The Riot Act (of Antigone) by Tom Paulin - Programme Note.

[ Note: Production with Ciaran Hinds, Veronica Quilligan [as Antigone], Hilary Reynolds, Stephen Rea [as Creon], Mark Lambert, Joe Crilly, Des McAleer, Killian McKenna, Nuala Hayes; dir. by Rea.

This text is available a the Ciaran Hinds website - online; accessed 23.02.2011. See also the article on the production by Patrick Quilligan in The Irish Times (18 Sept. 1984) - online.]

Written after Antigone in the 1980s, The Riot Act revisits an ancient Greek tragedy to illustrate the Northern Irish situation in Thatcher’s days. The play deals with a woman struggling against a patriarchal authority and forced to take desperate measures, in a society “where women had been rendered powerless even over their own bodies”. It had been first performed in a double bill with High Time by Derek Mahon on September 19, 1984.

In Greek legend, Antigone is the daughter born of the incestuous union of Oedipus and his mother. After Oedipus’s death, Antigone and her sister Ismene try to reconcile their brothers Eteocles and Polyneices who are fighting a ruinous war over the crown of Thebes. Each seeks absolute power at the other’s expense and each finds death at his brother’s hand. Therefore, their uncle Creon becomes king. He is one of those bigots who spout platitudes about peace but provoke war. His refusal to allow Antigone to bury her guerrilla brother Polynices is the start of her tragedy but also his own. When he finds out that Antigone is planning a secret burial of Polyneices, whom he has forbidden a funeral, he locks her up in a cave and plans to have her executed. According to Euripides, Antigone escapes and has a happy life with her beloved, Creon’s son Haemon. According to Sophocles and Paulin, however, she takes her own life and Haemon, her lover, crazed by her death, falls on his sword beside her.

Paulin’s version of Antigone finds its origin in an argument with Conor Cruise O’Brien over the interpretation of the play. O’Brien was one of the first to apply the story of Antigone to the Northern Irish situation. From his point of view, Antigone’s decision was a disputable one for Creon’s power, even though he had abused it, was legitimate, “and the life of the city would become intolerable if citizens should disobey any law that irked their conscience.” This commitment in favour of obedience to authority, from Paulin’s point of view, suggests unacceptable passivity and submission to Northern Ireland’s status quo (“the Unionist state is virtually absolved of all responsibility and Creon’s hands appear to be clean.”).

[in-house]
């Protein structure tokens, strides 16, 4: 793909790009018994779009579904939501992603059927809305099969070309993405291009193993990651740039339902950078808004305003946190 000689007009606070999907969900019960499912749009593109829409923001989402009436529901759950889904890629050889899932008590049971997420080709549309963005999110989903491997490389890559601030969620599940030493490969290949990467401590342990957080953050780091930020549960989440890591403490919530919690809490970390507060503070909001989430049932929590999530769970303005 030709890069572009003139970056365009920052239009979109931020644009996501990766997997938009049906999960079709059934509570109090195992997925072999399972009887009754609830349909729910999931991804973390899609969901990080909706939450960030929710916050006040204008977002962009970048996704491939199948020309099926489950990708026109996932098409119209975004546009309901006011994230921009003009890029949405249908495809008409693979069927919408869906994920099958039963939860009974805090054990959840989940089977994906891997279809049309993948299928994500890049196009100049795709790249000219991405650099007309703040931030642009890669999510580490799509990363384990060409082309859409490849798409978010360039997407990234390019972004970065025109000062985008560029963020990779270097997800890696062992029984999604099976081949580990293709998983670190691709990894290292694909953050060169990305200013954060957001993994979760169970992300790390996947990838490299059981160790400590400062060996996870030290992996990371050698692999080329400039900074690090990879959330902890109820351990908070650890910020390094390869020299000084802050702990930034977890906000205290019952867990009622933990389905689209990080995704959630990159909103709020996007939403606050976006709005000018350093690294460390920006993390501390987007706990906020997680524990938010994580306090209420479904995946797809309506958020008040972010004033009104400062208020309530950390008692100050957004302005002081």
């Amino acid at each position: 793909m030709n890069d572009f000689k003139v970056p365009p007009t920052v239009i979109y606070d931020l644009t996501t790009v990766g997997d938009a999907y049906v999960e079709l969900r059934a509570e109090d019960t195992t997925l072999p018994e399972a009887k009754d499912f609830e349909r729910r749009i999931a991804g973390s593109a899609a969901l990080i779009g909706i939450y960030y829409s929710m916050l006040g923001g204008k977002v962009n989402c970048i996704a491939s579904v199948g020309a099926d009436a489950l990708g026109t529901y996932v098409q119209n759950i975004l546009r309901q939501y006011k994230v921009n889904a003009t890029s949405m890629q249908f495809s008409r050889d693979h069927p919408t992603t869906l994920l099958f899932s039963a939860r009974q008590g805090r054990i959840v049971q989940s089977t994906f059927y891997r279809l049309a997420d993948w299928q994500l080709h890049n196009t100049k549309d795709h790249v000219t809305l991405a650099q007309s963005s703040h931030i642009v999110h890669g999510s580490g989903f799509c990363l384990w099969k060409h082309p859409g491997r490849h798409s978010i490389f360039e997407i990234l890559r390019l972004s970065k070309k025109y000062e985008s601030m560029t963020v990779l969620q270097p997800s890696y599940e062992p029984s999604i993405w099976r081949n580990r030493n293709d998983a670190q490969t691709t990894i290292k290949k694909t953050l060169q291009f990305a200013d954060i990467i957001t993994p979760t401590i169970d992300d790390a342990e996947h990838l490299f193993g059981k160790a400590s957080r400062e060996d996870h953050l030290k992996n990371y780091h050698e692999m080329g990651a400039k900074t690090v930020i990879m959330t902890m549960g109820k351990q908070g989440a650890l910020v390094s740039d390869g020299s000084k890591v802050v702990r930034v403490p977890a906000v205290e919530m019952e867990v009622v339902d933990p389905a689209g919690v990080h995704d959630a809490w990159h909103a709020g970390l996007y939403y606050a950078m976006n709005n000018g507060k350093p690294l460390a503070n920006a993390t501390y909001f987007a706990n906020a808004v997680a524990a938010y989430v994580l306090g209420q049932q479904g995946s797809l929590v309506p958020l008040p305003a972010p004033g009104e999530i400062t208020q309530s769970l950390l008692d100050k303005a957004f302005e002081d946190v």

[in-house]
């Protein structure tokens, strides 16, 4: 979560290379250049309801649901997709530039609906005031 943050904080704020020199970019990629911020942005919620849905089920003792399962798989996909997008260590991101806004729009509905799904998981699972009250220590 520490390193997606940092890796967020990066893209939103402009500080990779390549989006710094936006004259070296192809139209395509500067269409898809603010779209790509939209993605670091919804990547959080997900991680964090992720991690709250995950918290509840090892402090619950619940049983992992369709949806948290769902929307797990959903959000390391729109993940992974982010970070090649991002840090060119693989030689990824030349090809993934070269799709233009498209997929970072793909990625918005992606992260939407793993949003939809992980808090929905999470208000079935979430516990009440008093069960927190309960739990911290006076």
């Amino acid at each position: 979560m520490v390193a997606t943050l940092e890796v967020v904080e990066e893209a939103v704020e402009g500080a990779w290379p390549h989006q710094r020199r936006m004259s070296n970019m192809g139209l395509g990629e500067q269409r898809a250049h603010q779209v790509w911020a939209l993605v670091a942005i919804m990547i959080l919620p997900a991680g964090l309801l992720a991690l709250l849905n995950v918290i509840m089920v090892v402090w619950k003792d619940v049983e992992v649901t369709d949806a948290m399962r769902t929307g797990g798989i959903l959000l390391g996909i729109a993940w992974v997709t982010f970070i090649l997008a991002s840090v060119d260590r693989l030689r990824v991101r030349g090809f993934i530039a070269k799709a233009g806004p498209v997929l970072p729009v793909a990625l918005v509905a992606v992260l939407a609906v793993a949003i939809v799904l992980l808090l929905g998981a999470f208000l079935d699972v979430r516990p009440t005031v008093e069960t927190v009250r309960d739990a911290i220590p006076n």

And Paulin was a man a little patience with those who choose compromission and stability over justice. His play claims itself a transposition to the Northern Irish context as the chorus leader (Ciarán Hinds) states it in the very beginning: “ever since the day I first made this speech - it was in another time and place, and in a different language too - the grief I was speaking of then has grown and multiplied.”

He wrote his adaptation with both language and references specifically set in the North, describing Creon (a kind of “puritan gangster, a megalomaniac who spoke alternately in an English public school voice and a deep menacing Ulster growl,”) as a Unionist politician and Antigone as a republican martyr. Unlike classic tragedies which challenge the audience to adapt its views and balance its moral judgement, Paulin’s adaptation never questions Antigone’s decisions and his depiction of Creon as a brutal man, although enjoyable for the Irish audience, is a far cry from the balanced ambiguity of Sophocle’s play, where Antigone’s behaviour is repeatedly questioned by her sister, her uncle, and the chorus. “Antigone works as a play because we are also interested in Creon as a man, concerned with his dilemma and the way he tries to cope with it. Sophocles’ Creon is a tragic hero as well as a villain. By satirising him from the start, the drama of his conflict with Antigone is rendered impossible.” (Fintan O’Toole in Sunday Tribune)

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